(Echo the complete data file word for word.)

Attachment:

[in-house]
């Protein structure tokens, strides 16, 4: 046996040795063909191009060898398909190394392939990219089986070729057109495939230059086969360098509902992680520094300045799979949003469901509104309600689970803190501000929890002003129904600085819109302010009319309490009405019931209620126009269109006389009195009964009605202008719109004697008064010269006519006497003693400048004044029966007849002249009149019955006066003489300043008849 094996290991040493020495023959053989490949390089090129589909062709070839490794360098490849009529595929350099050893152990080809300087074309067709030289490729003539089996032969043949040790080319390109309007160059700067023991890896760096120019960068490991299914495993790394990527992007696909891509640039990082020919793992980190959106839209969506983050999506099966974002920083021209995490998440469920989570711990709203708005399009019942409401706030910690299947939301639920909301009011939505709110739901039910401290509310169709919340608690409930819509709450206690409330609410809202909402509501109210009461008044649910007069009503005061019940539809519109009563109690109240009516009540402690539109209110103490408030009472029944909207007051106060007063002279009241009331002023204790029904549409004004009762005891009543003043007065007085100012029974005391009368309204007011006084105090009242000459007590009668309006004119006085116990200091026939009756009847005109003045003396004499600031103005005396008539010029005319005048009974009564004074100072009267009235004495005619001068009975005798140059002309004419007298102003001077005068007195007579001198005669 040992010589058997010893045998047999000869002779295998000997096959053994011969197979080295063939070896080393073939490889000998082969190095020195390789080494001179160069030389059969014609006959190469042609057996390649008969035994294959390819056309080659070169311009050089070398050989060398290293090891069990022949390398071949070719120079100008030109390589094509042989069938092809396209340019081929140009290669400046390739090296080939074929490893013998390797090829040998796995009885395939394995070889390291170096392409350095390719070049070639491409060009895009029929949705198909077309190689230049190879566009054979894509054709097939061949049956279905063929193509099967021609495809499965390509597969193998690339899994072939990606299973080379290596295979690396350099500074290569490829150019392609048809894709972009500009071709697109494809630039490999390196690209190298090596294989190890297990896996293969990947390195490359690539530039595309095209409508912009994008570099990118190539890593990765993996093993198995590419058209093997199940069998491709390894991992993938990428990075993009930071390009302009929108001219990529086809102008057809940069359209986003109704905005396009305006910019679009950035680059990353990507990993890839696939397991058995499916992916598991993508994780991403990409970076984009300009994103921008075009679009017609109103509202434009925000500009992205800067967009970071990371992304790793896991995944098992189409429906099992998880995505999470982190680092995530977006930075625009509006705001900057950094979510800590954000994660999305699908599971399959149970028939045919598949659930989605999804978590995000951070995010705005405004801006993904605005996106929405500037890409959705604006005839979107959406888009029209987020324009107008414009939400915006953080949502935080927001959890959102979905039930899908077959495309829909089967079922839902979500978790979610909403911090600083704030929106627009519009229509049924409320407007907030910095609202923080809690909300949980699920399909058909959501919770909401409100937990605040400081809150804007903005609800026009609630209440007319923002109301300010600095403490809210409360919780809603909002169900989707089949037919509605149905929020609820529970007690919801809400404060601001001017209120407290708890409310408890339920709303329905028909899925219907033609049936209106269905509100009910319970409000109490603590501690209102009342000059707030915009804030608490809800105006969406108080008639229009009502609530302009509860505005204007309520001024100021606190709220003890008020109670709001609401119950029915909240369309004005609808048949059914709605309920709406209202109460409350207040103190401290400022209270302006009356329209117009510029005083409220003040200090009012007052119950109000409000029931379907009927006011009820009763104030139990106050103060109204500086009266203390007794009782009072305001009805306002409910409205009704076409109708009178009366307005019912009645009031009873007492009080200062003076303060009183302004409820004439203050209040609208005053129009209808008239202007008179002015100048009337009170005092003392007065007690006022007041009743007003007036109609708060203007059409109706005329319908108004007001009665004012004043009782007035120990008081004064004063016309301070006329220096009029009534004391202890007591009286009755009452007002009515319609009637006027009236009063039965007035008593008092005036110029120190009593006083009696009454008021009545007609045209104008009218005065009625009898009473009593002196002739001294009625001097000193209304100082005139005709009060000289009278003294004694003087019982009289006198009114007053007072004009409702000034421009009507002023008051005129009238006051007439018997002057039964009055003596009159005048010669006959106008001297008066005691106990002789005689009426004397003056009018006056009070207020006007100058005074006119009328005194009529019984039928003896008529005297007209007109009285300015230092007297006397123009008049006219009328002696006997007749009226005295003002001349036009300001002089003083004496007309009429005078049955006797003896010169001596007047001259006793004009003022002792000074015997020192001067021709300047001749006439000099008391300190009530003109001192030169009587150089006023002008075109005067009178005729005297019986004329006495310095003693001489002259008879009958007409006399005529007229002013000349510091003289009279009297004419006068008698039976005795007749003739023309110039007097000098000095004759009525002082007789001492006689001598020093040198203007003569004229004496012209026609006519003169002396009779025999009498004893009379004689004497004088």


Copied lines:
[in-house]
């Protein structure tokens, strides 16, 4: 046996040795063909191009060898398909190394392939990219089986070729057109495939230059086969360098509902992680520094300045799979949003469901509104309600689970803190501000929890002003129904600085819109302010009319309490009405019931209620126009269109006389009195009964009605202008719109004697008064010269006519006497003693400048004044029966007849002249009149019955006066003489300043008849 094996290991040493020495023959053989490949390089090129589909062709070839490794360098490849009529595929350099050893152990080809300087074309067709030289490729003539089996032969043949040790080319390109309007160059700067023991890896760096120019960068490991299914495993790394990527992007696909891509640039990082020919793992980190959106839209969506983050999506099966974002920083021209995490998440469920989570711990709203708005399009019942409401706030910690299947939301639920909301009011939505709110739901039910401290509310169709919340608690409930819509709450206690409330609410809202909402509501109210009461008044649910007069009503005061019940539809519109009563109690109240009516009540402690539109209110103490408030009472029944909207007051106060007063002279009241009331002023204790029904549409004004009762005891009543003043007065007085100012029974005391009368309204007011006084105090009242000459007590009668309006004119006085116990200091026939009756009847005109003045003396004499600031103005005396008539010029005319005048009974009564004074100072009267009235004495005619001068009975005798140059002309004419007298102003001077005068007195007579001198005669 040992010589058997010893045998047999000869002779295998000997096959053994011969197979080295063939070896080393073939490889000998082969190095020195390789080494001179160069030389059969014609006959190469042609057996390649008969035994294959390819056309080659070169311009050089070398050989060398290293090891069990022949390398071949070719120079100008030109390589094509042989069938092809396209340019081929140009290669400046390739090296080939074929490893013998390797090829040998796995009885395939394995070889390291170096392409350095390719070049070639491409060009895009029929949705198909077309190689230049190879566009054979894509054709097939061949049956279905063929193509099967021609495809499965390509597969193998690339899994072939990606299973080379290596295979690396350099500074290569490829150019392609048809894709972009500009071709697109494809630039490999390196690209190298090596294989190890297990896996293969990947390195490359690539530039595309095209409508912009994008570099990118190539890593990765993996093993198995590419058209093997199940069998491709390894991992993938990428990075993009930071390009302009929108001219990529086809102008057809940069359209986003109704905005396009305006910019679009950035680059990353990507990993890839696939397991058995499916992916598991993508994780991403990409970076984009300009994103921008075009679009017609109103509202434009925000500009992205800067967009970071990371992304790793896991995944098992189409429906099992998880995505999470982190680092995530977006930075625009509006705001900057950094979510800590954000994660999305699908599971399959149970028939045919598949659930989605999804978590995000951070995010705005405004801006993904605005996106929405500037890409959705604006005839979107959406888009029209987020324009107008414009939400915006953080949502935080927001959890959102979905039930899908077959495309829909089967079922839902979500978790979610909403911090600083704030929106627009519009229509049924409320407007907030910095609202923080809690909300949980699920399909058909959501919770909401409100937990605040400081809150804007903005609800026009609630209440007319923002109301300010600095403490809210409360919780809603909002169900989707089949037919509605149905929020609820529970007690919801809400404060601001001017209120407290708890409310408890339920709303329905028909899925219907033609049936209106269905509100009910319970409000109490603590501690209102009342000059707030915009804030608490809800105006969406108080008639229009009502609530302009509860505005204007309520001024100021606190709220003890008020109670709001609401119950029915909240369309004005609808048949059914709605309920709406209202109460409350207040103190401290400022209270302006009356329209117009510029005083409220003040200090009012007052119950109000409000029931379907009927006011009820009763104030139990106050103060109204500086009266203390007794009782009072305001009805306002409910409205009704076409109708009178009366307005019912009645009031009873007492009080200062003076303060009183302004409820004439203050209040609208005053129009209808008239202007008179002015100048009337009170005092003392007065007690006022007041009743007003007036109609708060203007059409109706005329319908108004007001009665004012004043009782007035120990008081004064004063016309301070006329220096009029009534004391202890007591009286009755009452007002009515319609009637006027009236009063039965007035008593008092005036110029120190009593006083009696009454008021009545007609045209104008009218005065009625009898009473009593002196002739001294009625001097000193209304100082005139005709009060000289009278003294004694003087019982009289006198009114007053007072004009409702000034421009009507002023008051005129009238006051007439018997002057039964009055003596009159005048010669006959106008001297008066005691106990002789005689009426004397003056009018006056009070207020006007100058005074006119009328005194009529019984039928003896008529005297007209007109009285300015230092007297006397123009008049006219009328002696006997007749009226005295003002001349036009300001002089003083004496007309009429005078049955006797003896010169001596007047001259006793004009003022002792000074015997020192001067021709300047001749006439000099008391300190009530003109001192030169009587150089006023002008075109005067009178005729005297019986004329006495310095003693001489002259008879009958007409006399005529007229002013000349510091003289009279009297004419006068008698039976005795007749003739023309110039007097000098000095004759009525002082007789001492006689001598020093040198203007003569004229004496012209026609006519003169002396009779025999009498004893009379004689004497004088």